Five fast-growing veggiesIt’s late June, and I haven’t planted a single summer squash yet.

True story.

Partially, this is an effort to starve out the squash bugs that settled in much-too-happily last year. I’ve read that starting squash late can help with these pests, because they emerge earlier and move on to greener, squash-ier gardens when they don’t find their favorite treat awaiting them. I hope it works (I’ll let you know).

That’s part of my reasoning for no squash yet. The rest of my reasoning?

Time flies.

I know I’m not the only gardener who doesn’t get to everything on her to-do list. Every season ends with at least a few seed packets totally unopened, a few new varieties left untried until the following year. It’s part of the game. We gardeners don’t just need to estimate the space in our gardens, we also need to estimate the space in our schedules. I tend to overestimate on both counts.


Fast-Growing Veggies for Mid-Summer Sowing

The good news is that it’s not too late for summer squash. In fact, there are many crops that do great when planted in late June, providing tasty harvests in July, August, or September. Here are my top picks for summertime crops to plant right now.

summer squash

Some varieties of summer squashes and zucchinis are true speed demons. If you plant this weekend, you can be harvesting squashes by mid-August (and squash blossoms earlier, if you’re adventurous). Some varieties require 60 days or more, but a handful of squashes and zukes are ready in as little as 48 days! Here are a few I’ve grown before, and will grow again (maybe in a day or two!):

bush beans

It’s getting to be a bit late for pole beans and other long-season beans, such as limas. But, there’s plenty of time yet to plant and harvest loads of snap beans if you plant the faster-maturing bush beans. Because they grow so quickly, I like to use bush beans to fill in gaps in the garden. Their dense, layered habit makes for a nice look in the front of the bed too. Here are some of my favorite varieties:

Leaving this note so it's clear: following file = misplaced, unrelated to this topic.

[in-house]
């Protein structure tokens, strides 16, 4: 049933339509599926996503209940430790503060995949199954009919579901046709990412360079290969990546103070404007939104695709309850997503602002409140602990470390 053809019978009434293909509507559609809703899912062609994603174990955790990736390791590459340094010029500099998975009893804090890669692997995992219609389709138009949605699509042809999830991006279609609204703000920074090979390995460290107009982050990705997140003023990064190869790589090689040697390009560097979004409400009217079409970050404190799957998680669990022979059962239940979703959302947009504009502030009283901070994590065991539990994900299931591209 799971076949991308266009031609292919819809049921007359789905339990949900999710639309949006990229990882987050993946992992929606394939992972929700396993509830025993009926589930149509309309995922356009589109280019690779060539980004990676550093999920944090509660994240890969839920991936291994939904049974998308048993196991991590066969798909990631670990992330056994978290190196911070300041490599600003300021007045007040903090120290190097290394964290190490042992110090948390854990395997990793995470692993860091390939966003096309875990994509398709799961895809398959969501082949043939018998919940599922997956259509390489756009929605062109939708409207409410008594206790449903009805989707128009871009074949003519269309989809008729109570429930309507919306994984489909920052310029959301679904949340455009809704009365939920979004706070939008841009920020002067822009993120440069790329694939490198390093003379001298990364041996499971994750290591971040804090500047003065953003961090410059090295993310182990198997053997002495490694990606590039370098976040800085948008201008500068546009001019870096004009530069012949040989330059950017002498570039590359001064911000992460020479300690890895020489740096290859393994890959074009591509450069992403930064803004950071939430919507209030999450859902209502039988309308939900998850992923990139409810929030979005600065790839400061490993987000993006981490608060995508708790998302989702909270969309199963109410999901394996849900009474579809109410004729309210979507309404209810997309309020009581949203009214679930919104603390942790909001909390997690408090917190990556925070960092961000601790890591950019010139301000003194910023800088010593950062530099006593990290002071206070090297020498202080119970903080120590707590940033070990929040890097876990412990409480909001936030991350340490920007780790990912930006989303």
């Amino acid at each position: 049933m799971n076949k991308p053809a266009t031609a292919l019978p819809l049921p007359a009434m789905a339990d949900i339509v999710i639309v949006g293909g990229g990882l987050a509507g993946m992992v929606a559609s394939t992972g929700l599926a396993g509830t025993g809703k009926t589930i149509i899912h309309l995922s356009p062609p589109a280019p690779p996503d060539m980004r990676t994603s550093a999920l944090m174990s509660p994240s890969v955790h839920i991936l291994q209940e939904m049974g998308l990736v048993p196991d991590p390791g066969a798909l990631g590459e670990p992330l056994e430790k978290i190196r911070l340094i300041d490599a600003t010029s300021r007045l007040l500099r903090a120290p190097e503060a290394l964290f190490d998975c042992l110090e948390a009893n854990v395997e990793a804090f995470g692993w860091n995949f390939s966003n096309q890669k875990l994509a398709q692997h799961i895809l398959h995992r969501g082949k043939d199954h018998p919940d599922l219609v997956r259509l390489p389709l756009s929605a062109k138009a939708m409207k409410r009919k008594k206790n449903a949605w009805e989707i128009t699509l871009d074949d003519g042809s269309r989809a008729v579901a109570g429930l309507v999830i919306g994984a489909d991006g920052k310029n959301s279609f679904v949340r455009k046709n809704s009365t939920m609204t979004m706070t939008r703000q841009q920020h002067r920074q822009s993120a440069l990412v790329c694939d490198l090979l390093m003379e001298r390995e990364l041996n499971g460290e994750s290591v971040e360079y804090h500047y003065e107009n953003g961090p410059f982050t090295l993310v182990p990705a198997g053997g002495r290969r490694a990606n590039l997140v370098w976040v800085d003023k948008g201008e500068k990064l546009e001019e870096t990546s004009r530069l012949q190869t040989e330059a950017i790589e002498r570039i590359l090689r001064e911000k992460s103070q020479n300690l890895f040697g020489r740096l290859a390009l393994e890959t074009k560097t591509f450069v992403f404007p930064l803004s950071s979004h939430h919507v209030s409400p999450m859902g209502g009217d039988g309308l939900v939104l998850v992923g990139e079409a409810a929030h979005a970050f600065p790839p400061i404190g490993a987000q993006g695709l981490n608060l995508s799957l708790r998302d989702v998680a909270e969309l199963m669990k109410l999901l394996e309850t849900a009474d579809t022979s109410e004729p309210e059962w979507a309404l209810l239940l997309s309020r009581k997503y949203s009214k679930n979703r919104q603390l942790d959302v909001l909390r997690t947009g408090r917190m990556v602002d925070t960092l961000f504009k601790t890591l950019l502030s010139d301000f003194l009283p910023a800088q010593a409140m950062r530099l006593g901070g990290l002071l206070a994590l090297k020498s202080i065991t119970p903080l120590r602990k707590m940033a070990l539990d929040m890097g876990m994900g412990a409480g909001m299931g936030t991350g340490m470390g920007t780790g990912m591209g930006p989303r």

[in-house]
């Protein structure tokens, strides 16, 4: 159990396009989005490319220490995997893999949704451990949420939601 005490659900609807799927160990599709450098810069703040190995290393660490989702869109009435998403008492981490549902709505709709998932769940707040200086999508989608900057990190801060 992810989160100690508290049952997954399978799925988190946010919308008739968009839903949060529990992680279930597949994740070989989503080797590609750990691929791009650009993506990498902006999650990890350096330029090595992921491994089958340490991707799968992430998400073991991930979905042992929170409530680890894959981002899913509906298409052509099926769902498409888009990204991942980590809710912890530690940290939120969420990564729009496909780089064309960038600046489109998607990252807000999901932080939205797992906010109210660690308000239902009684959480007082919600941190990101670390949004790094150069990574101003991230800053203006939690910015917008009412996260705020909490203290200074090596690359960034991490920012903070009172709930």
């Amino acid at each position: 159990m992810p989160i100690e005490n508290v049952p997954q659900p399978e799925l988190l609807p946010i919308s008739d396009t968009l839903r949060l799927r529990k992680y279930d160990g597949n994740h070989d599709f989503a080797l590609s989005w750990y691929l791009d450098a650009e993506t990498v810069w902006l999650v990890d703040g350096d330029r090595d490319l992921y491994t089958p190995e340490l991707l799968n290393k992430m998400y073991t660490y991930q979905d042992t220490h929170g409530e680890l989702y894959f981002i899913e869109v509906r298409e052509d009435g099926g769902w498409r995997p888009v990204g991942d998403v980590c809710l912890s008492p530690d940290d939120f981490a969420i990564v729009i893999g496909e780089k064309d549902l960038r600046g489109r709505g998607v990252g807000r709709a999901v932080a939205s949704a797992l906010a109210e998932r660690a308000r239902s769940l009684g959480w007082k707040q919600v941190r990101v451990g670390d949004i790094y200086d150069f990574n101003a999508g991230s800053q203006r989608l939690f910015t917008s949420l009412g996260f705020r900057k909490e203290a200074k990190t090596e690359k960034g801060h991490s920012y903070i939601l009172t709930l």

'Royalty Purple Pod' bush bean


Heat tolerant, fast growing, and gorgeous. If you aren’t growing chard yet, you really should. This is the summertime replacement for heat-hating spinach, and does well when cooked the same way. All of these can be picked as much as 20-30 days before their stated days-to-maturity; the leaves will be smaller, but also more tender (and usable raw in salads!). As you can see, I like to plant the more colorful varieties for bursts of reds and yellows and pinks in the garden:


Some cukes like to take their time, but others race ahead to harvest in less than 60 days. You don’t even need to plant the new hybrids to gain such speed — some of the zippiest-to-harvest cukes are time-tested heirlooms:


There’s even still time to plant corn. Yes, many varieties of sweet corn and popcorn require 90 or more days to reach maturity. But some are ready for picking in as few as 64 days. Here are a few not-too-late varieties to try:

Don’t Forget: Autumn is Coming

We haven’t hit the peak heat of July and August yet, but it’s already nearly time to start putting out those cool-weather-loving plants that appreciate a touch of frost before harvest. That’s a topic for another blog post (coming soon), but it’s something worth thinking about now. Even as your summer squashes and cucumbers are cranking out their harvests, your fall-harvest veggies should be growing alongside them.

So, don’t fret if you haven’t planted everything you wanted. There’s still a lot of gardening to do this year.

What’s Sowing?

Will you be adding some more seeds or seedlings to the garden this weekend? I’ll be sneaking in some bush beans and summer squashes for sure. How about you? Do you have any favorites for mid-summer sowing? Click here to share your suggestions in the comments section.

Thanks so much for reading, and happy happy gardening!

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